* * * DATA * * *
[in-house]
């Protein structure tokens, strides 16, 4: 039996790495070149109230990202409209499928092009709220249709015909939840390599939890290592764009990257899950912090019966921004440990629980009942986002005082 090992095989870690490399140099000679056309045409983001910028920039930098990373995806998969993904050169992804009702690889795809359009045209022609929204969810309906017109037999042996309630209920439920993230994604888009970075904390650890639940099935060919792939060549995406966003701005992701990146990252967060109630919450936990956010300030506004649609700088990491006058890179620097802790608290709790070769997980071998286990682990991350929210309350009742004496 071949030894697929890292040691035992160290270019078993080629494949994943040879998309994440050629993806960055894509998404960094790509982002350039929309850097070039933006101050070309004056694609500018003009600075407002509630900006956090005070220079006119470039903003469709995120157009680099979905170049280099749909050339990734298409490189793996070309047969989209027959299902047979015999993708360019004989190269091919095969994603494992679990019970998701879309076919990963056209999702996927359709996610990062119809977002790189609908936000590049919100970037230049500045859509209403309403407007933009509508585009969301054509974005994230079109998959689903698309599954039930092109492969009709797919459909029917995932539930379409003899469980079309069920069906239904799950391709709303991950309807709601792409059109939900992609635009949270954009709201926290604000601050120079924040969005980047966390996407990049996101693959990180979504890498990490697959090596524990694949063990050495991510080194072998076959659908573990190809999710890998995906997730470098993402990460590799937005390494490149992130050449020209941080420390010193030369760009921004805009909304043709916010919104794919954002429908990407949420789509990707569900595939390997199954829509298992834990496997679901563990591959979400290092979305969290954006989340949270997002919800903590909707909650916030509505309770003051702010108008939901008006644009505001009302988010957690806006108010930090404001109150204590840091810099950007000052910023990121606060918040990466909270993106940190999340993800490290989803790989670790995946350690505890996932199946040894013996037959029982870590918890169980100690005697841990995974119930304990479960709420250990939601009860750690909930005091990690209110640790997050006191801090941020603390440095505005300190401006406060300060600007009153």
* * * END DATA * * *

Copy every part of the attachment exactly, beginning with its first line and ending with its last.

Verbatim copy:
[in-house]
């Protein structure tokens, strides 16, 4: 039996790495070149109230990202409209499928092009709220249709015909939840390599939890290592764009990257899950912090019966921004440990629980009942986002005082 090992095989870690490399140099000679056309045409983001910028920039930098990373995806998969993904050169992804009702690889795809359009045209022609929204969810309906017109037999042996309630209920439920993230994604888009970075904390650890639940099935060919792939060549995406966003701005992701990146990252967060109630919450936990956010300030506004649609700088990491006058890179620097802790608290709790070769997980071998286990682990991350929210309350009742004496 071949030894697929890292040691035992160290270019078993080629494949994943040879998309994440050629993806960055894509998404960094790509982002350039929309850097070039933006101050070309004056694609500018003009600075407002509630900006956090005070220079006119470039903003469709995120157009680099979905170049280099749909050339990734298409490189793996070309047969989209027959299902047979015999993708360019004989190269091919095969994603494992679990019970998701879309076919990963056209999702996927359709996610990062119809977002790189609908936000590049919100970037230049500045859509209403309403407007933009509508585009969301054509974005994230079109998959689903698309599954039930092109492969009709797919459909029917995932539930379409003899469980079309069920069906239904799950391709709303991950309807709601792409059109939900992609635009949270954009709201926290604000601050120079924040969005980047966390996407990049996101693959990180979504890498990490697959090596524990694949063990050495991510080194072998076959659908573990190809999710890998995906997730470098993402990460590799937005390494490149992130050449020209941080420390010193030369760009921004805009909304043709916010919104794919954002429908990407949420789509990707569900595939390997199954829509298992834990496997679901563990591959979400290092979305969290954006989340949270997002919800903590909707909650916030509505309770003051702010108008939901008006644009505001009302988010957690806006108010930090404001109150204590840091810099950007000052910023990121606060918040990466909270993106940190999340993800490290989803790989670790995946350690505890996932199946040894013996037959029982870590918890169980100690005697841990995974119930304990479960709420250990939601009860750690909930005091990690209110640790997050006191801090941020603390440095505005300190401006406060300060600007009153």